LEXINGTON, Ky. (Feb. 14, 2019) — The University of Kentucky Center for Clinical and Translational Science (CCTS) has launched a new program to provide “studios” of face-to-face, expert consultation for novel research ideas, particularly for clinicians and investigators with limited research experience or for experienced investigators wanting to enter a new field.
The TREE Initiative (Translating Ideas into REsEarch) helps cultivate clinical and translational research projects out of raw ideas by providing an open forum panel of experts from diverse fields. Researchers prepare material for presentation to the expert consultants and receive immediate, constructive feedback for implementation of high-quality pilot projects that could generate successful external grant submissions.
By leveraging the robust resources and expertise of the CCTS, the TREE initiative aims to ensure that investigators with a new idea have the greatest opportunity to succeed.
The mission of the UK CCTS is accelerating discoveries to improve health. "We have many services to assist researchers with all aspects of their studies, but many of these services cater to the experienced researchers," said Joel Thompson, Ph.D., research development director for the CCTS. "The TREE Initiative provides researchers at all levels of experience with a comprehensive review of their ideas, as well as assistance in study design, statistics, analysis, and project execution. The TREE Initiative offers step-by-step support for new ideas and new researchers — perhaps a clinician who’s noticed a pattern among their patients and wants to ask a research question but doesn’t know where to begin, or an investigator interested in exploring a new direction.”
The TREE Initiative operates as a studio model, with a series of structured, dynamic sessions uniting relevant research experts to focus on a specific stage of research and/or methodology. Studio sessions are intended to enhance research quality, improve funding success, foster advances in clinical practice and improvements in patient health, increase publications, and generate new hypotheses. Each studio includes two to six experienced faculty members selected to provide guidance based on areas of research and needs identified by the investigator. Studio session topics will include research hypothesis generation, design, implementation, analysis and interpretation, translation, and manuscript development.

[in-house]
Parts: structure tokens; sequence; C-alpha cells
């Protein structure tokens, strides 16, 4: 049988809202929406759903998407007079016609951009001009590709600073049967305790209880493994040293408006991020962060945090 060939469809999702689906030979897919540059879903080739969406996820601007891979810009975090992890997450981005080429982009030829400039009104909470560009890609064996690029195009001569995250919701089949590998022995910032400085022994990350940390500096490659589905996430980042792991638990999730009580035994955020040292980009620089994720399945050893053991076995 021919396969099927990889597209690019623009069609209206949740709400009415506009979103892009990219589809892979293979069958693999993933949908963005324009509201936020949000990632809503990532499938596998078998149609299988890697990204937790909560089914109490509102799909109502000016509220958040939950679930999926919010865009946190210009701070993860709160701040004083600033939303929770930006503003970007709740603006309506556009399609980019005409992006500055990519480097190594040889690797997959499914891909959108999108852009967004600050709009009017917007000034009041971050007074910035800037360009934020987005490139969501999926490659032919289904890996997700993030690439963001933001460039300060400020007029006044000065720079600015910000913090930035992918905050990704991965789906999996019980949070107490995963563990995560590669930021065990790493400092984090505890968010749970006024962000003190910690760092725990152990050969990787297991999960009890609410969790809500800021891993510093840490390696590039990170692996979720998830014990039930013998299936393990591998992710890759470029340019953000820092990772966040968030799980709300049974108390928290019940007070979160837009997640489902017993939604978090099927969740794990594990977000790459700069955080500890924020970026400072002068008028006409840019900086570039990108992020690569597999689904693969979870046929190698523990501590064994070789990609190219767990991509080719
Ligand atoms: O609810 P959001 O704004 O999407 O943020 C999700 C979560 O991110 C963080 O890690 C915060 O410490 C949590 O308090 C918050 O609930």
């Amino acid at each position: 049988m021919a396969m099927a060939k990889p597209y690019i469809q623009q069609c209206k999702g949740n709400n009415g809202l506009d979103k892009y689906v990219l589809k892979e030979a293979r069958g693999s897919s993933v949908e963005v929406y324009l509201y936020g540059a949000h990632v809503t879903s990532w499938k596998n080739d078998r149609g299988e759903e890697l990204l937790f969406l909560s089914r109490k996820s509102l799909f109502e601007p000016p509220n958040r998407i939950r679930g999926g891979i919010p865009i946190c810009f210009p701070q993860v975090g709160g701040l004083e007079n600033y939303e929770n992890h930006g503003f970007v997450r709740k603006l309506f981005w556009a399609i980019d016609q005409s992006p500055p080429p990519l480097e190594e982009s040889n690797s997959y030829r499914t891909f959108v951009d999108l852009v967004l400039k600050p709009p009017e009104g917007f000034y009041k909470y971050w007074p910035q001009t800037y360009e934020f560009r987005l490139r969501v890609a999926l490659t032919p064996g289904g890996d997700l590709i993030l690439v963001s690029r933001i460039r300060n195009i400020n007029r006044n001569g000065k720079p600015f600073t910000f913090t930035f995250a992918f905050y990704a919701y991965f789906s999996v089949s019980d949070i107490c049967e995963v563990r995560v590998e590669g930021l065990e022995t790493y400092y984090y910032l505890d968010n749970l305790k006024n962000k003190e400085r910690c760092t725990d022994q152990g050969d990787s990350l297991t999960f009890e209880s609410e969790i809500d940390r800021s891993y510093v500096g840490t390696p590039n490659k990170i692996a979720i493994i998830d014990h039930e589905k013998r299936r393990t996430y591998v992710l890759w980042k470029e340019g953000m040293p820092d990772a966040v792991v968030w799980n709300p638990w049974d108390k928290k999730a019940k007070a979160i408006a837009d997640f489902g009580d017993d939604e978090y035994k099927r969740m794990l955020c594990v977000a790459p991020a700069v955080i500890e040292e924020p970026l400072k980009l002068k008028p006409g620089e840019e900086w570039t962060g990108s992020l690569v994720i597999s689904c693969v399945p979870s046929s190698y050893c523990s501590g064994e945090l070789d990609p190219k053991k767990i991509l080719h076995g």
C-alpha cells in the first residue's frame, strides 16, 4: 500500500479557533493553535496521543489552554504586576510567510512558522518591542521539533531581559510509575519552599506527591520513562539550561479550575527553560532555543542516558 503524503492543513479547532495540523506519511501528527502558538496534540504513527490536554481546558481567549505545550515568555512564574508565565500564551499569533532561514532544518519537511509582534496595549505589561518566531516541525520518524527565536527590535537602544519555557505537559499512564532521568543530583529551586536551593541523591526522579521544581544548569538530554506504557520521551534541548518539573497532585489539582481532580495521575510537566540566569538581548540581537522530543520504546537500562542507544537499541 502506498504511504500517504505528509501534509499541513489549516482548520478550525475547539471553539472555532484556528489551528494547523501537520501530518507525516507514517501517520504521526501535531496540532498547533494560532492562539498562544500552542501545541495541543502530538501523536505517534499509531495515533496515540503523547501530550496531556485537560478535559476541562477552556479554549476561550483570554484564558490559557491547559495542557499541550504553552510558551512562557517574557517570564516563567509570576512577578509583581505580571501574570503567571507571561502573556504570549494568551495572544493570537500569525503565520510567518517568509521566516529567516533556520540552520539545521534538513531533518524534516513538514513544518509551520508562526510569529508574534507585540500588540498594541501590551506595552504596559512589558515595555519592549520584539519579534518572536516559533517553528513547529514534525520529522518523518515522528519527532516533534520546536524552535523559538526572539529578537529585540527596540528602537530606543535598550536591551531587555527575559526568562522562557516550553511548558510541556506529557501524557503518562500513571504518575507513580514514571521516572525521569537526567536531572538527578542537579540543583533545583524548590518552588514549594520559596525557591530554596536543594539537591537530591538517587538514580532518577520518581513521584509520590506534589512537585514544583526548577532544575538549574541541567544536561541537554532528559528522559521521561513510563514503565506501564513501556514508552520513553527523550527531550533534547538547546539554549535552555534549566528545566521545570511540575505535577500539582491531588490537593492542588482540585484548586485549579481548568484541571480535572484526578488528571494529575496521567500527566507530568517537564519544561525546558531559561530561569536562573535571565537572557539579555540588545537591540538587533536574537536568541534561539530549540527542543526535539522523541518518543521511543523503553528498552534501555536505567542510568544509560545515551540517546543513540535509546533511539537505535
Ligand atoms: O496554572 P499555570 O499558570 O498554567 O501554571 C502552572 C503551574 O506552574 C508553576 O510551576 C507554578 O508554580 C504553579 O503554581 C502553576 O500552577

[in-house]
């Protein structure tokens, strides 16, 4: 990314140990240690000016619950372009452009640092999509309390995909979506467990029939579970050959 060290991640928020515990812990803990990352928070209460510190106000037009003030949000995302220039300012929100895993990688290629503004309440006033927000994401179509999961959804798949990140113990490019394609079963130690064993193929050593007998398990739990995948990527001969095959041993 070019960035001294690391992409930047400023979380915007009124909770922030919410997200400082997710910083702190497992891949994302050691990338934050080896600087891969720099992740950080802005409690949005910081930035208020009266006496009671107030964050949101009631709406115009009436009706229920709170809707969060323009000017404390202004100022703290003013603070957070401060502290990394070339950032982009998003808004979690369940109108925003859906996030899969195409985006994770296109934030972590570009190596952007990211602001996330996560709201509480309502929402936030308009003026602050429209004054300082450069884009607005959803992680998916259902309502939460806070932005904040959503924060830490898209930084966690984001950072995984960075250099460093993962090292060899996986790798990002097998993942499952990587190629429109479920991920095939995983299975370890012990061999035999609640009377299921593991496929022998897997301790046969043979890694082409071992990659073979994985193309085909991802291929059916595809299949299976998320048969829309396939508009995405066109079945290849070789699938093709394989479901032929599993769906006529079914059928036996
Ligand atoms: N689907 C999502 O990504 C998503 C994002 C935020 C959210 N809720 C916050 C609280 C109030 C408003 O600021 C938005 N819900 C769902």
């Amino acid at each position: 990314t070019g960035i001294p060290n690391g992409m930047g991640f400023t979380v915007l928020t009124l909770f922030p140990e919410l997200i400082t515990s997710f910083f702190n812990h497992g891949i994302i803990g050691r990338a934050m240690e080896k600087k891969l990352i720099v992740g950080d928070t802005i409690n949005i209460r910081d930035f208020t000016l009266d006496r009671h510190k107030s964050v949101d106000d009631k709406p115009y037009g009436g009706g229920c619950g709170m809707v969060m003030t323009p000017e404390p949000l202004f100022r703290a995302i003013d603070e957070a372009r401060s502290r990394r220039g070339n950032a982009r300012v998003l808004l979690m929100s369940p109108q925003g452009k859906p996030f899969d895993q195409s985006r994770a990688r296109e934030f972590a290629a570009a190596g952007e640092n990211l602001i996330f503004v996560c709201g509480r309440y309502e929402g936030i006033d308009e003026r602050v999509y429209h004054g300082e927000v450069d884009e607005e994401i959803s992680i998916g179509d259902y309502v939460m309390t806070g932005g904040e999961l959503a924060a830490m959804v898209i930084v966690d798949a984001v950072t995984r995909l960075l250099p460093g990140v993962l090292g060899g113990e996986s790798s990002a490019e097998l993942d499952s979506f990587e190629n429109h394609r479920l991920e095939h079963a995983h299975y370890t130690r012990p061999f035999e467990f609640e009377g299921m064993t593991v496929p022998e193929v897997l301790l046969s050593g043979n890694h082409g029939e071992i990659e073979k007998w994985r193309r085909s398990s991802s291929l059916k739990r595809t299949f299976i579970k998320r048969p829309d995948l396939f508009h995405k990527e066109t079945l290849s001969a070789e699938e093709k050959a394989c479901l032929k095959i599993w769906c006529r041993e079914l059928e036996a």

Dr. John Fowlkes, director of the UK Barnstable Brown Diabetes Center, will serve as chair of the TREE Initiative.
“Taking an idea, and transforming it into a robust and meaningful research project can be daunting – especially for those who have little experience in research," Fowlkes said. "TREE provides a platform for those interested in research to present their ideas and goals, and receive real-time feedback in order to realize their full potential as a scientific investigator.”
TREE is one of many CCTS initiatives aimed at promoting team science that allows scientists and physicians to share their insights and develop collaborative research methods.
“Within the CCTS pilot and project development program, we have noticed that not all UK faculty have the support of an effective group that allows for constructive research discussions. Hence, we have decided to sprout the TREE program, which is designed for any investigator who needs help with formulating an idea or translating an idea into a good research project,” said Dr. Philip A. Kern, director of the CCTS.
For more information about working with the CCTS TREE Initiative, please contact Joel Thompson, CCTS Research Development Director at (859) 323-7939 or email@example.com for an initial consultation before completing a CCTS Service Request.
The UK Center for Clinical and Translational Science is supported by a Clinical and Translational Science Award from the NIH National Center for Advancing Translational Sciences, grant number UL1TR001998.